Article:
// Connect the monitor to a regular analysis component for checking or coverage
        m_agent.m_monitor.analysis_port.connect( m_subscriber.analysis_export );
        // Connect the monitor to a sequencer that itself sends transactions to m_agent
        // Note that class uvm_sequencer has no analyis_export: it must have been extended
        m_agent.m_monitor.analysis_port.connect( m_top_agent.m_sequencer.analysis_export );
      task run_phase(uvm_phase phase);
        // Start a sequence on m_agent that pulls down requests from m_top_agent
        translation_sequence seq;
        seq = translation_sequence::type_id::create("seq");
        if ( !seq.randomize ) ...
        seq.top_sequencer = m_top_agent.m_sequencer;
        seq.start( m_agent.m_sequencer );

Layered Protocols and Layered Agents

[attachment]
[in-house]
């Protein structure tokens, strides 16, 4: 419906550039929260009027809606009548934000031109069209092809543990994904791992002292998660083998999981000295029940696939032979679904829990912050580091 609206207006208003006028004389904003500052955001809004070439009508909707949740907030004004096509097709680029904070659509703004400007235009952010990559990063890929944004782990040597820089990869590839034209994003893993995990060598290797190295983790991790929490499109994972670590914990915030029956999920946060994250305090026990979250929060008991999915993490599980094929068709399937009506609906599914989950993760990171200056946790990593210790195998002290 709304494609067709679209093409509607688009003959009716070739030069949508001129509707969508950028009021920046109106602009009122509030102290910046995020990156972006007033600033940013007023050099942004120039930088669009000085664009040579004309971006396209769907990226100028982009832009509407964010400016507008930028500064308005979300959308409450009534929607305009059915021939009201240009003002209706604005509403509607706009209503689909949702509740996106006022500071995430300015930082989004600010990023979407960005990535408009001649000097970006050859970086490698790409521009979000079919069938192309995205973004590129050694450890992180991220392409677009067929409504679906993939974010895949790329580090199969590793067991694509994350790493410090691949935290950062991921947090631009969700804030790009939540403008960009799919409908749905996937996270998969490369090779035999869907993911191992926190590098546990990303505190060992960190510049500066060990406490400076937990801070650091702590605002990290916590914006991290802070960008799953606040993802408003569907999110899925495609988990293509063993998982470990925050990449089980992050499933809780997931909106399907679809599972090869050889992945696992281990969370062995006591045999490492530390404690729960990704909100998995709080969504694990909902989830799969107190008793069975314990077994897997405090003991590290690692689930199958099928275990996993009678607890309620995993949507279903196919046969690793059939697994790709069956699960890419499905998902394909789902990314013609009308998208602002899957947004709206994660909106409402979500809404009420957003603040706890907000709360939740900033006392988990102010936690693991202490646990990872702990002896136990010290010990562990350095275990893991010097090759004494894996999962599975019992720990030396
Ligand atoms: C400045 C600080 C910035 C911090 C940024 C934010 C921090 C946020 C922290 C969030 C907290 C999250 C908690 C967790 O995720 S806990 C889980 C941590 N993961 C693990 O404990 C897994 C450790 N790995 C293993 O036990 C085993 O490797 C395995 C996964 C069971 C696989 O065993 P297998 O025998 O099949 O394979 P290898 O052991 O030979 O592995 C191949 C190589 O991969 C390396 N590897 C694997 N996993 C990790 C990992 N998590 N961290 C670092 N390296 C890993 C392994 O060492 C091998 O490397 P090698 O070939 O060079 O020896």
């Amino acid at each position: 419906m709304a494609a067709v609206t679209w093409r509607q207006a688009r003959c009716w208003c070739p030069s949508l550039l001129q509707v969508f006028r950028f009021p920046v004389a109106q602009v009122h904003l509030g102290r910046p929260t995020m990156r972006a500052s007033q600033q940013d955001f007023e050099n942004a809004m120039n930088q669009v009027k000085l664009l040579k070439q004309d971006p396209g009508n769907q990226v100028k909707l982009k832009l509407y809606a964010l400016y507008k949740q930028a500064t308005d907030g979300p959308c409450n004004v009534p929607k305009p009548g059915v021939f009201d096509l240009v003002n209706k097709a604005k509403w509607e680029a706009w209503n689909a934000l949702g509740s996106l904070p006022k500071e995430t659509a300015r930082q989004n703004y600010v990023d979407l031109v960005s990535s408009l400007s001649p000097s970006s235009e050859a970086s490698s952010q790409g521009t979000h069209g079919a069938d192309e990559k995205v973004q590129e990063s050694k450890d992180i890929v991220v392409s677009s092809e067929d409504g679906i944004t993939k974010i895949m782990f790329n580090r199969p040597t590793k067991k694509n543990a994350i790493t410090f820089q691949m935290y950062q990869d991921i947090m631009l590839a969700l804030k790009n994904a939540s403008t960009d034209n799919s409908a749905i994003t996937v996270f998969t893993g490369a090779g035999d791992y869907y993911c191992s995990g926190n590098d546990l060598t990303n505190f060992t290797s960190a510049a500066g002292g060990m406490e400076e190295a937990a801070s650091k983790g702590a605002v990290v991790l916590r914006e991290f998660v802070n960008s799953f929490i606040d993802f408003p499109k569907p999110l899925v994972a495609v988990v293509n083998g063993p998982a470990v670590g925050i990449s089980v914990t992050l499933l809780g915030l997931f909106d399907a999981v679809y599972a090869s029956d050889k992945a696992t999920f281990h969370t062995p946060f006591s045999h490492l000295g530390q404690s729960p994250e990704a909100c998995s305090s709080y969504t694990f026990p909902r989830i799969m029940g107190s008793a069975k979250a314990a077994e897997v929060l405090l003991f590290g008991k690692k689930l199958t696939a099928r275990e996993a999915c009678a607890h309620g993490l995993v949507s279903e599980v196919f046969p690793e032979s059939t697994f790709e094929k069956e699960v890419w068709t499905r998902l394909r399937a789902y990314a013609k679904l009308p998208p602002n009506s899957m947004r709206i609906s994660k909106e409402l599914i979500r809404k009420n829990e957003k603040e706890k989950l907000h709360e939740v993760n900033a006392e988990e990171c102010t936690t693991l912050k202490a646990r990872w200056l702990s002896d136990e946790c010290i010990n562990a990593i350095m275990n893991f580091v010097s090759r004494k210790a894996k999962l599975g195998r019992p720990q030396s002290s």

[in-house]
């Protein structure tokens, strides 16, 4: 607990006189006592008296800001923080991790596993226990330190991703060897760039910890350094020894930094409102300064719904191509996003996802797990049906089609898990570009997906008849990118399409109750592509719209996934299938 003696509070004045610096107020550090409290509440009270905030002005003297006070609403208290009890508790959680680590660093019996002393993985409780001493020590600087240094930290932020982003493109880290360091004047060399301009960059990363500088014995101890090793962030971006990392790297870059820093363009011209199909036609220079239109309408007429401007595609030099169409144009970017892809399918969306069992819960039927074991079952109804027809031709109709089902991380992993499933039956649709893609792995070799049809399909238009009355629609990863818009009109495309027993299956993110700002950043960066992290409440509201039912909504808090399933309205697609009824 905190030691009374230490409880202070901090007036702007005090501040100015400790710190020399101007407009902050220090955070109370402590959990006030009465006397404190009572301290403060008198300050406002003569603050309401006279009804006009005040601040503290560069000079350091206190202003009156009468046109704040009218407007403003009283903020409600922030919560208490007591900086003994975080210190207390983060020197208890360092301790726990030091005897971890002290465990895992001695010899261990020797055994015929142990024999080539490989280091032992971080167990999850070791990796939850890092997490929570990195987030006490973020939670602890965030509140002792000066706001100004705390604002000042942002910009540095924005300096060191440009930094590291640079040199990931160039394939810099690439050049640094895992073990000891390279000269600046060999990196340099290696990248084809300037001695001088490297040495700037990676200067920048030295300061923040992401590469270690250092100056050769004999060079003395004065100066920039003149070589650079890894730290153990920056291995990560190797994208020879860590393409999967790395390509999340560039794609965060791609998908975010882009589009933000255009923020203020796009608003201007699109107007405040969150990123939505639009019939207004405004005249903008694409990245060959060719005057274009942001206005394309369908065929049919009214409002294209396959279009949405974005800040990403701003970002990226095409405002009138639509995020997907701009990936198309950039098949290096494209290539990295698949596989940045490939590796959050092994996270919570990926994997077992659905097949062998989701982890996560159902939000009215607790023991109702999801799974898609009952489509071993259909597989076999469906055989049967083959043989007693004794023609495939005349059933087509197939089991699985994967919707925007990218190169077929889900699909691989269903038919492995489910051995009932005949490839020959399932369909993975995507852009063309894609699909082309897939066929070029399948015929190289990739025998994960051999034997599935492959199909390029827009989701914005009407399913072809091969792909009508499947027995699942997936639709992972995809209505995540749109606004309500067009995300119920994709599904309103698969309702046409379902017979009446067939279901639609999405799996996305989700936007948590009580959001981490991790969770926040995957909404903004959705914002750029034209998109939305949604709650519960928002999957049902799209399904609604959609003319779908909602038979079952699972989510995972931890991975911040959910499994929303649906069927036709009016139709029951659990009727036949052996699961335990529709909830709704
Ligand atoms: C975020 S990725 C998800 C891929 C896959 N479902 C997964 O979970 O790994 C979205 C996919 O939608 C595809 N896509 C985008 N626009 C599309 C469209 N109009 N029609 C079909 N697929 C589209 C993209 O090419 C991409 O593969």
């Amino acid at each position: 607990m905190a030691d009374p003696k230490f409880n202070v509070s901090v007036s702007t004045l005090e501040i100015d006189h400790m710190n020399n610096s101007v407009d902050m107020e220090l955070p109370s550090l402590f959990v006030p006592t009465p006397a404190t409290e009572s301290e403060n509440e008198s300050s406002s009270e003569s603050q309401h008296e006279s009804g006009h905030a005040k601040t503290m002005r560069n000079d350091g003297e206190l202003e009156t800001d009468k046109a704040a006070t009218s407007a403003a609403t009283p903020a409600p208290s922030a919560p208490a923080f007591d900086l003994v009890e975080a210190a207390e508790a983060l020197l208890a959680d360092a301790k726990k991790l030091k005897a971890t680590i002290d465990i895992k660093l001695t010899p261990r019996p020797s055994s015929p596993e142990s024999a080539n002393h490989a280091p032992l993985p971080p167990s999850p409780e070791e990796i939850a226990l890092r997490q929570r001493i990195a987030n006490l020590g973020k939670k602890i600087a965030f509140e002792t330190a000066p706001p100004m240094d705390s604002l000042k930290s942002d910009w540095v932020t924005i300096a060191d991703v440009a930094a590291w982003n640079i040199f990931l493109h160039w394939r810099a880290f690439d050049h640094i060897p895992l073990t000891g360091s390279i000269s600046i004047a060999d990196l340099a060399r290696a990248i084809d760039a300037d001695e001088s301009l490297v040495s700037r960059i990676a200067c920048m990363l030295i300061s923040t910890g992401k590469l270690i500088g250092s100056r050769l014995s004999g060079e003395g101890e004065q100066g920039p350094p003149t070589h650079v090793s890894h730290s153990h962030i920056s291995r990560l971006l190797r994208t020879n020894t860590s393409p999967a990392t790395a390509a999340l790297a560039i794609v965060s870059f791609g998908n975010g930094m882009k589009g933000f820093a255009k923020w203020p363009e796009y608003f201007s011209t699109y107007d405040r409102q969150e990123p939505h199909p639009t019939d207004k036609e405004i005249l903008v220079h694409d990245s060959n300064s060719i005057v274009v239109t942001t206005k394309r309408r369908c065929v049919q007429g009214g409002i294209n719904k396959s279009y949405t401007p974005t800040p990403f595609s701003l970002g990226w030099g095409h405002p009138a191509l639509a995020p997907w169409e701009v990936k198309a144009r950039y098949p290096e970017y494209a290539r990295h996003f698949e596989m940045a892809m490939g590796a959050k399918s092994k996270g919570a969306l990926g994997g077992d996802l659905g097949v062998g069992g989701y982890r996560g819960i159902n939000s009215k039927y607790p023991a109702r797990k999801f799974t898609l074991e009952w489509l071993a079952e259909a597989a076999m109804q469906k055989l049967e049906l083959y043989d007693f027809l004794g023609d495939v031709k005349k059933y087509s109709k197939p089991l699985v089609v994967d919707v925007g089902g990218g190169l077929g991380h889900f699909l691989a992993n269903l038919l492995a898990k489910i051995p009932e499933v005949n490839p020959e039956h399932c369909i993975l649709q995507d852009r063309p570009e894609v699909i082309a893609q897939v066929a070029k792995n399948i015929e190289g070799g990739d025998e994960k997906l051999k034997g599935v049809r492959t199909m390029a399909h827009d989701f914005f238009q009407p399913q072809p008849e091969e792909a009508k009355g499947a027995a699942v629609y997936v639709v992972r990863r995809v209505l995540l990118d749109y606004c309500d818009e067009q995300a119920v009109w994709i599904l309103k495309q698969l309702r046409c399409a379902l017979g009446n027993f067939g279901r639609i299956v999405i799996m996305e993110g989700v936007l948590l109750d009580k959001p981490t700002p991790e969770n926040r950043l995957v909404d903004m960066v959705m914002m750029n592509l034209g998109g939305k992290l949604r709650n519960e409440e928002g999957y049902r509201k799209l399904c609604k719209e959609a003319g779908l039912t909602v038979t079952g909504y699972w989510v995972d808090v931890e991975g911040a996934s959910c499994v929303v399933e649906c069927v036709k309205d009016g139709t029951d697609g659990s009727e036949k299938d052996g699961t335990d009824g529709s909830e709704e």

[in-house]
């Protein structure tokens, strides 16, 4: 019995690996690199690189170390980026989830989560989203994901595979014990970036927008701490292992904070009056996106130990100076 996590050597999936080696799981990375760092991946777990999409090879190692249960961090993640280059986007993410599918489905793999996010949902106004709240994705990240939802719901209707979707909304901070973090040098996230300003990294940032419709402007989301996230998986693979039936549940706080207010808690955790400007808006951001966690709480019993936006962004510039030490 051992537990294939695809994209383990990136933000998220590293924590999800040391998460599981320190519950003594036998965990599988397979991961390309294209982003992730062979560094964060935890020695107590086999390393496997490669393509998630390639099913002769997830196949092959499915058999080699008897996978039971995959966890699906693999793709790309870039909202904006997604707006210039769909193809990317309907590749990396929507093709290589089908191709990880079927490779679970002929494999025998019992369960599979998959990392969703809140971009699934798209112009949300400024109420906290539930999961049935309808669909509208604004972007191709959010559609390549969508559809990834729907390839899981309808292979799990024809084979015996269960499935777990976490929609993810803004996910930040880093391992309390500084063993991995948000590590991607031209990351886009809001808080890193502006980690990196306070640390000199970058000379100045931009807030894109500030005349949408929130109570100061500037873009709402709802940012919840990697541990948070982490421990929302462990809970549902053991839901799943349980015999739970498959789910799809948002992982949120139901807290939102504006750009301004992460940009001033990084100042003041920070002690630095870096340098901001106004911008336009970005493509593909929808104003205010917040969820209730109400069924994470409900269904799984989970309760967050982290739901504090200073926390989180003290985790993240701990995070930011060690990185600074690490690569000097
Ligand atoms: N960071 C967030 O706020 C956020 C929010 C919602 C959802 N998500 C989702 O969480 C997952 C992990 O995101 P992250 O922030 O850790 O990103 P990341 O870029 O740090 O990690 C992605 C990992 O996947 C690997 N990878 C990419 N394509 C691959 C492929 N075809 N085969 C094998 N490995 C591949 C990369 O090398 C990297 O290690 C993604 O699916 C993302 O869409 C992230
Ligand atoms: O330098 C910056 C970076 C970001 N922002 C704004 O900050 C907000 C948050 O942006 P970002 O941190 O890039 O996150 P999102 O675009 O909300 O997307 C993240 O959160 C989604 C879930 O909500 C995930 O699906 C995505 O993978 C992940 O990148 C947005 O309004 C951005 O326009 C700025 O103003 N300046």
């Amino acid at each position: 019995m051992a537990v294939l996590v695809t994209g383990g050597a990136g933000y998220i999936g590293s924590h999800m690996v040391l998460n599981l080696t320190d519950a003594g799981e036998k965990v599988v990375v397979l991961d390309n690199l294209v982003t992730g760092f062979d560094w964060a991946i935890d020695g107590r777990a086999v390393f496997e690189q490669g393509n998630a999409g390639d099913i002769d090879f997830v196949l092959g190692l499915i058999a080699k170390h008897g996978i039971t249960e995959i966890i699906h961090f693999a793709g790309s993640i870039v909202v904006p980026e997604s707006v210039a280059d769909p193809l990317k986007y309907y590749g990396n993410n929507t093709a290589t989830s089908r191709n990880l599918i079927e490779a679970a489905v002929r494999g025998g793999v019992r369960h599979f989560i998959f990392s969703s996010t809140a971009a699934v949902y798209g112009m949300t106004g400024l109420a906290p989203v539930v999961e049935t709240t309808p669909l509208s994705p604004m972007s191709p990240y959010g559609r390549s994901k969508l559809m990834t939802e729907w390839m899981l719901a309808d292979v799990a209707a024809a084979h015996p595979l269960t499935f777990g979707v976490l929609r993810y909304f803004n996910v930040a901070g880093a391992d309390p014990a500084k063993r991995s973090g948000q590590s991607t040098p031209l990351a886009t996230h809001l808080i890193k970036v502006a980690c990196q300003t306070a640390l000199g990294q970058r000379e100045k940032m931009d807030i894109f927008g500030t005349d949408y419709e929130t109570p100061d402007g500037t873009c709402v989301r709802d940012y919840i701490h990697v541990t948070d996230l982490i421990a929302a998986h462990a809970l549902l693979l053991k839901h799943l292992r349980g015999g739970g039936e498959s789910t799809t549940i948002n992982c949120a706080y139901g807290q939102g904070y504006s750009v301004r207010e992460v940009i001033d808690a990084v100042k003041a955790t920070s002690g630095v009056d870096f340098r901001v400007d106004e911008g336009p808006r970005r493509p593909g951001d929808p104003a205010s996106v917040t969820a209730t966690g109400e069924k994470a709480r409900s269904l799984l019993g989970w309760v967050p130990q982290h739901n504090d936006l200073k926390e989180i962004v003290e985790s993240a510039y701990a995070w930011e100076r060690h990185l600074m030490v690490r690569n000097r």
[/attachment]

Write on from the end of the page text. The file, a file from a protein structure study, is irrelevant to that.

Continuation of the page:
Layered protocols should be modeled using layered sequencers or layered agents, where transaction types appropriate to the individual protocols are used at each layer. Various approaches are possible, and the experts still debate which approach is best.

The common denominator across all of the recommended approaches is the concept of a layering component which separates and isolates the transactions that represent each protocol from the transactions representing the other protocols. The transactions for each protocol are generated by a sequencer dedicated to that particular protocol. Each layering component is unaware of the details of the components in the neighboring layers except insofar as the layering component implements the protocols in question using the transaction objects sent and received from neighboring layers. The goal is to be able to reuse the protocol-specific sequencers or agents as far as possible, rather than writing new components that handle multiple protocols specifically for each layered scenario.